58. There are only three fund managers (that is entities responsible for making investment decisions and executing orders on behalf of the fund) located in The Bahamas. They manage twelve funds. The main business in The Bahamas is fund administration, with 65 firms being licensed to carry out this business (a range of functions intended to ensure that the operation of the investment fund are carried out in accordance with the investment fund’s offering memorandum and constitutive documents and the regulations to the exclusive interest of the investors).

C. Markets

59. Securities trading is extremely thin and has been declining since 2008. Exchange control regulations have restricted the scope of the BISX largely to domestic issuers and domestic investors. According to BISX, the retail investor base is no more than 20,000 (the population in The Bahamas is 345,000), and the maximum number of potentially active investors is no more than 5,000. BISX lists 25 securities, 19 common shares, 2 preference shares, and 4 debt issues. It also lists 20 investment funds. BISX is 46 percent owned by the Government of The Bahamas and has 5 broker-dealer members In The Bahamas all transactions in BISX listed securities must be put through the exchange. Average daily trading volume in 2011 was 11,451 shares; and average daily trading value was B$59,674. The benchmark BISX All-Share Index decreased by 8.9 percent in 2011extending 2010’s 4.2 percent decline and 2009’s decline of 8.58 percent. In 2011market capitalization fell by one percent to B$2.875 billion. Six of the 19 equity issuers are banks. One bank, First Caribbean Bank, accounts for 40 percent of market capitalization. The shares of five companies trade in the over-the-counter (OTC) market. There is also an active private placement market for preference shares, including perpetuals (preference shares with no end date), estimated at B$15–20 million per annum and a similar bilaterally negotiated market for commercial paper out to one year maturity.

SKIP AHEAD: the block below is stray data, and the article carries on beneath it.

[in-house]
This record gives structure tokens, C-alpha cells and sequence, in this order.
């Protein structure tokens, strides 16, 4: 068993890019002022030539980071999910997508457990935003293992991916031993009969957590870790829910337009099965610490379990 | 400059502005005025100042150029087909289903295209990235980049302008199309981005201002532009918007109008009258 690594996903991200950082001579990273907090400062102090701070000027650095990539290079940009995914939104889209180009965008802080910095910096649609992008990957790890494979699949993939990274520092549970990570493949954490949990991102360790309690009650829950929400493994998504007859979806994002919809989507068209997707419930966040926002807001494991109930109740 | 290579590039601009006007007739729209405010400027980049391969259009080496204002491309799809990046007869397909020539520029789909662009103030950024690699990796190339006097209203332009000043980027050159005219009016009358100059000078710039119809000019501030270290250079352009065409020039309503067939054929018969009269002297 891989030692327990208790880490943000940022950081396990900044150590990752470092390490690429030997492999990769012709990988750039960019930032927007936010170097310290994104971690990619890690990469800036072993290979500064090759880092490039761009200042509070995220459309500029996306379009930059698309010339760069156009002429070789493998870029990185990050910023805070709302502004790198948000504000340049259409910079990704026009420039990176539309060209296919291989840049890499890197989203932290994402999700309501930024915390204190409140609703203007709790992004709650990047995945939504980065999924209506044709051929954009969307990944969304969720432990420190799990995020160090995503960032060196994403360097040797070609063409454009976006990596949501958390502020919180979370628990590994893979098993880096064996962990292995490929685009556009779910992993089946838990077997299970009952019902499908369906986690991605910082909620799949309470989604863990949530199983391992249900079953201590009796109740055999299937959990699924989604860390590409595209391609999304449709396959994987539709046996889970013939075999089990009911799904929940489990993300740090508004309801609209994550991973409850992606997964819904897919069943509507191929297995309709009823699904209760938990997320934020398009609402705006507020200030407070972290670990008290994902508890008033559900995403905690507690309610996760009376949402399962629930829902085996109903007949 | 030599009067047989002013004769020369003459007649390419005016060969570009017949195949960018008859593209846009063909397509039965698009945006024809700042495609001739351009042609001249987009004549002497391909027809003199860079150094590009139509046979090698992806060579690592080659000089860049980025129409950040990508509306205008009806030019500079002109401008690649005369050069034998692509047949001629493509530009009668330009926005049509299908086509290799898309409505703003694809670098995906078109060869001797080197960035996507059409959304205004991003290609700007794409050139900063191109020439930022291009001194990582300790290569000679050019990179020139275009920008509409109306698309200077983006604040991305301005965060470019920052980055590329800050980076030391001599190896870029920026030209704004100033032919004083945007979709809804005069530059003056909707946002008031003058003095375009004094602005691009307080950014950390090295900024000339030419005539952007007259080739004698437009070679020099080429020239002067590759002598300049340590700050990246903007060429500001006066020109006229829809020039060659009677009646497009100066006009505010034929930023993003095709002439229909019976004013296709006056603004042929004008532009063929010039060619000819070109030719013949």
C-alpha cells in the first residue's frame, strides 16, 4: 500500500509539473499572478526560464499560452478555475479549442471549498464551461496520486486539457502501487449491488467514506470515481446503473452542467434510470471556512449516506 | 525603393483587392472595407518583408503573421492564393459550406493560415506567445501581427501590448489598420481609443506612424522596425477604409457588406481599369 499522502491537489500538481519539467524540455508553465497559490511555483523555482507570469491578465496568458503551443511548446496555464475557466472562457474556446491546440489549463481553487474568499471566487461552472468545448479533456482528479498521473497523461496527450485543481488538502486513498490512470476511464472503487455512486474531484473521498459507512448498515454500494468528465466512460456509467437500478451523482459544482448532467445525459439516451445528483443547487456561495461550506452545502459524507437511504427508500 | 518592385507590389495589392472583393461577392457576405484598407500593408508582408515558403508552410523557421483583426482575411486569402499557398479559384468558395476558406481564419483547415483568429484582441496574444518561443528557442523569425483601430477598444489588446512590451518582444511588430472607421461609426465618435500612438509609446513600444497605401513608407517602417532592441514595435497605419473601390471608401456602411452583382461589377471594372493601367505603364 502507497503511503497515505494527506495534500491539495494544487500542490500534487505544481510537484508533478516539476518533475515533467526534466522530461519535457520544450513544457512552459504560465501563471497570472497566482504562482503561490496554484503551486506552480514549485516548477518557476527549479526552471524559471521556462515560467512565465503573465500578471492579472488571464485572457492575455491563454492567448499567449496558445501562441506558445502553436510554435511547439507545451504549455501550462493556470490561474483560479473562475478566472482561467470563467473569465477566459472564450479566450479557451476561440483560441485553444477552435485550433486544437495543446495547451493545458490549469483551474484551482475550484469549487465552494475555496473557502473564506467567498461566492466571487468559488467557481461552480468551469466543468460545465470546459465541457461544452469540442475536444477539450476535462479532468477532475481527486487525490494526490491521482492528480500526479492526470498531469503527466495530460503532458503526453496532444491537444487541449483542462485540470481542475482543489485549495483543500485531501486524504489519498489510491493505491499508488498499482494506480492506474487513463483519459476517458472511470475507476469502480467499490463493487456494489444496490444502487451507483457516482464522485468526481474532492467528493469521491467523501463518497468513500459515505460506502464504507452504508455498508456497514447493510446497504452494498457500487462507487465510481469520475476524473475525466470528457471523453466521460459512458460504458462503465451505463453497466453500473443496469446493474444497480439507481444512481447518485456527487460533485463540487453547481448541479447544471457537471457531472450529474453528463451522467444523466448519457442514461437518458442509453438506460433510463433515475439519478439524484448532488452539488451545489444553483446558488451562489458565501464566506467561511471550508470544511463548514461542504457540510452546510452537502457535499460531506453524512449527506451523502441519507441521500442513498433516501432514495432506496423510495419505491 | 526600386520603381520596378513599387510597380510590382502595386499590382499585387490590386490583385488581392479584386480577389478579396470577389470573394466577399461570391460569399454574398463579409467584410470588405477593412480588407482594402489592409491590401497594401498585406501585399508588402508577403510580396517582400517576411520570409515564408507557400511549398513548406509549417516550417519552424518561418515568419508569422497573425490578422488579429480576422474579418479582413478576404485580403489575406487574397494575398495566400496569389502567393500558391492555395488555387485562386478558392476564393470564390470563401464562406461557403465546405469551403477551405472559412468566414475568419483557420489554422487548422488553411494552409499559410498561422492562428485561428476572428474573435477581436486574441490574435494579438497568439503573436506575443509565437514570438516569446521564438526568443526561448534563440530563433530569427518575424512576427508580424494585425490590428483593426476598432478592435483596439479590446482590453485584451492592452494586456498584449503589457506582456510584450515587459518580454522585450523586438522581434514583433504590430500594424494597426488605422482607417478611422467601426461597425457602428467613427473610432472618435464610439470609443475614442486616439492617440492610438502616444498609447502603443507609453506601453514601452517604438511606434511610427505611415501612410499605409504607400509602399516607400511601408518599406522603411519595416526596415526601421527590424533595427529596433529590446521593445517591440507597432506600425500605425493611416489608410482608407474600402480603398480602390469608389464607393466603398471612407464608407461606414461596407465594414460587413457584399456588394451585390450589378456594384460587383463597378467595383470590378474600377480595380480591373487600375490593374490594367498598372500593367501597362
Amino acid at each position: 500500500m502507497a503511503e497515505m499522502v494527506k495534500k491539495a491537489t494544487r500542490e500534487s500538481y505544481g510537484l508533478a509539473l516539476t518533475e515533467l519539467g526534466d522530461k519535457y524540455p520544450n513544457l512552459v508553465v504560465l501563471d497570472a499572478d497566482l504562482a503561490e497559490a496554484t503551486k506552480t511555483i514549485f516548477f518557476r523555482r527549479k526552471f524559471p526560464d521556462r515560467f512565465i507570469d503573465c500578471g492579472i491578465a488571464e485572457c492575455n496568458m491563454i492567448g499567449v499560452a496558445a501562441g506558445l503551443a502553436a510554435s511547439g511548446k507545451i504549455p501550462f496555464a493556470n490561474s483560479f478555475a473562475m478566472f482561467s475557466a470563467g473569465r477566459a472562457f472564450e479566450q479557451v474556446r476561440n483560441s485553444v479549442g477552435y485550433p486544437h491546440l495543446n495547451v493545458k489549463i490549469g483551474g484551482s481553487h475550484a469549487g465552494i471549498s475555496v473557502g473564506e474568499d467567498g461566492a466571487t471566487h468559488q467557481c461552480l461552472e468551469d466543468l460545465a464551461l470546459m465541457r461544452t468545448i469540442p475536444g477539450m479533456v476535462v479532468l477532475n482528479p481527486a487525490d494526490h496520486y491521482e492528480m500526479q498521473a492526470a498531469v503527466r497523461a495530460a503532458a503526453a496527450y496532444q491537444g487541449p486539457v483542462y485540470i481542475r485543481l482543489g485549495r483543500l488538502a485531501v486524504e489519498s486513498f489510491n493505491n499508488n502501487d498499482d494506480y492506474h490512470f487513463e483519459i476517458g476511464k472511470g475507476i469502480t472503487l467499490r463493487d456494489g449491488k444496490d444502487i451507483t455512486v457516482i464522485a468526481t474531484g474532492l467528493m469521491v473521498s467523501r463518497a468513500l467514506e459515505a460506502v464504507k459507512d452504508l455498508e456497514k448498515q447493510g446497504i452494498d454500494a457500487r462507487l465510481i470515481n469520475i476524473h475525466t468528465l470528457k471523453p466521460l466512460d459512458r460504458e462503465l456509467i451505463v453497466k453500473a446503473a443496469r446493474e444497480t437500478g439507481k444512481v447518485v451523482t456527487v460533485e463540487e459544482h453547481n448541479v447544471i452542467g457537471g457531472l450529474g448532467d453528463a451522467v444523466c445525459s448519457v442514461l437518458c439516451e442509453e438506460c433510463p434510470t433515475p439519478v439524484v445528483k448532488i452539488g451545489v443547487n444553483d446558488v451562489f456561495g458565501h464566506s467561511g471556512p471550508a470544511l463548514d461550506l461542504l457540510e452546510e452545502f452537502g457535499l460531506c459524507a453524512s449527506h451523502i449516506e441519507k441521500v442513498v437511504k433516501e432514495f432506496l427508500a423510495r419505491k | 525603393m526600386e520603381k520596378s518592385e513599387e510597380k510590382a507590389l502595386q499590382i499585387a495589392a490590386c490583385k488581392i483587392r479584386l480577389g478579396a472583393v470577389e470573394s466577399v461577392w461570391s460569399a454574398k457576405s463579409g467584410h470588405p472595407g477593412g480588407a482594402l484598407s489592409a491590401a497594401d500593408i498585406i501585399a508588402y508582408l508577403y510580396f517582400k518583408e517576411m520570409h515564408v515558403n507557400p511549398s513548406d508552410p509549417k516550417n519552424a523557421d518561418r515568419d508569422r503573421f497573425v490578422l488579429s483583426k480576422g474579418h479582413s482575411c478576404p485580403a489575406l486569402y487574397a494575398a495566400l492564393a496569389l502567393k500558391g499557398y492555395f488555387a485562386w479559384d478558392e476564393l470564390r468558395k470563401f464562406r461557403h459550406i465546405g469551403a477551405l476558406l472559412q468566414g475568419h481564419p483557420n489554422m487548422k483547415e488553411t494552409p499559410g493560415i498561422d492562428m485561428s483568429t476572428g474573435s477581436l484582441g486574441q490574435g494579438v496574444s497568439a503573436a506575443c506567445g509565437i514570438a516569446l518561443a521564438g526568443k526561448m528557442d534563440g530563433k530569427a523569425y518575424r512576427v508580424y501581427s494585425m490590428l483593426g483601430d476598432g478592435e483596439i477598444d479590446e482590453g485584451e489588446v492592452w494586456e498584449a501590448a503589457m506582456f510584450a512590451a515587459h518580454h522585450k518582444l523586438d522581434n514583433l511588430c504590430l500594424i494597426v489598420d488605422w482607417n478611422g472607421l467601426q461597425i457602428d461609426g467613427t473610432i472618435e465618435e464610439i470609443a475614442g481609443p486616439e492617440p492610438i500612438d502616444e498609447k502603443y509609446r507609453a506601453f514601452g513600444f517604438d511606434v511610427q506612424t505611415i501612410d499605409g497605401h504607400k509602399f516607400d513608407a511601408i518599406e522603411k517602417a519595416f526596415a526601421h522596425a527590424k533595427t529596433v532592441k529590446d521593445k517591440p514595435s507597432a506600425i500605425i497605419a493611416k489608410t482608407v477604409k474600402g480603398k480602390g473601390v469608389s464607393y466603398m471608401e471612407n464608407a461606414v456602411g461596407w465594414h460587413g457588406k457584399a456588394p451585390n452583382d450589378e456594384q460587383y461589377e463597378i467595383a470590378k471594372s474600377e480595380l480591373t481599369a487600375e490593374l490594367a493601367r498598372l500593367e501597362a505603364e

VI. Preconditions for Effective Securities Regulations

60. The Bahamas is a stable democracy with an independent judiciary and a legal system based on English common law principles. Court judgments are decided primarily by precedents set by previous cases. It has well qualified and professional legal and accountancy professionals and in the case of the latter requires them to use and comply with the global standards for accounting and auditing, IFRS and International Standards on Auditing (ISA) although enforcement appears weak. There has been extensive case law developed on directors’ liabilities in recent years. The impact of bankruptcy law on the protection of segregated client assets in the event of a bankruptcy of a licensed firm or custodian is untested. The SCB has published for consultation a Code of Corporate Governance based on the Organization for Economic Cooperation and Development (OECD) Principles. The CBoB has already established Corporate Governance Guidelines for banks. The State encourages new entrants to its securities and investment fund industries, is committed to meeting internationally recognized standards of regulation in banking, securities and insurance and seeks to ensure that regulatory costs are proportionate are fairly distributed.

VII. Main Findings